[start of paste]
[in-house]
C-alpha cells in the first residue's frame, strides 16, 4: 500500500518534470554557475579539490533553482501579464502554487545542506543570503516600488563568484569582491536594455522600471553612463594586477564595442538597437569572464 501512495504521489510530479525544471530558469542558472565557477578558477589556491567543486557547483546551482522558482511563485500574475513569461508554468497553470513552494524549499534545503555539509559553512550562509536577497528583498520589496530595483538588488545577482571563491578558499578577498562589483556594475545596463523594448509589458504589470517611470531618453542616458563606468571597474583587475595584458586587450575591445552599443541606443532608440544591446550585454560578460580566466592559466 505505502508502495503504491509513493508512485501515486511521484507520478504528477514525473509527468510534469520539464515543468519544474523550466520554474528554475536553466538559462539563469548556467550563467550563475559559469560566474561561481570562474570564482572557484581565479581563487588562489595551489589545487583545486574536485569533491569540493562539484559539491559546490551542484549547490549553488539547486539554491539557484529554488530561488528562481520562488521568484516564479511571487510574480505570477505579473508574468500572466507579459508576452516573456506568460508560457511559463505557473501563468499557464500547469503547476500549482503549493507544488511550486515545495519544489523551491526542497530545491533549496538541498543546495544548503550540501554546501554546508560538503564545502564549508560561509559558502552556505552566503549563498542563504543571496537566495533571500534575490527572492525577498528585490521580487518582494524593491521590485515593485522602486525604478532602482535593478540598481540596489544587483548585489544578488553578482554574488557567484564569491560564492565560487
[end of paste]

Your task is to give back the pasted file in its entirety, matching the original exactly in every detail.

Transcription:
[in-house]
C-alpha cells in the first residue's frame, strides 16, 4: 500500500518534470554557475579539490533553482501579464502554487545542506543570503516600488563568484569582491536594455522600471553612463594586477564595442538597437569572464 501512495504521489510530479525544471530558469542558472565557477578558477589556491567543486557547483546551482522558482511563485500574475513569461508554468497553470513552494524549499534545503555539509559553512550562509536577497528583498520589496530595483538588488545577482571563491578558499578577498562589483556594475545596463523594448509589458504589470517611470531618453542616458563606468571597474583587475595584458586587450575591445552599443541606443532608440544591446550585454560578460580566466592559466 505505502508502495503504491509513493508512485501515486511521484507520478504528477514525473509527468510534469520539464515543468519544474523550466520554474528554475536553466538559462539563469548556467550563467550563475559559469560566474561561481570562474570564482572557484581565479581563487588562489595551489589545487583545486574536485569533491569540493562539484559539491559546490551542484549547490549553488539547486539554491539557484529554488530561488528562481520562488521568484516564479511571487510574480505570477505579473508574468500572466507579459508576452516573456506568460508560457511559463505557473501563468499557464500547469503547476500549482503549493507544488511550486515545495519544489523551491526542497530545491533549496538541498543546495544548503550540501554546501554546508560538503564545502564549508560561509559558502552556505552566503549563498542563504543571496537566495533571500534575490527572492525577498528585490521580487518582494524593491521590485515593485522602486525604478532602482535593478540598481540596489544587483548585489544578488553578482554574488557567484564569491560564492565560487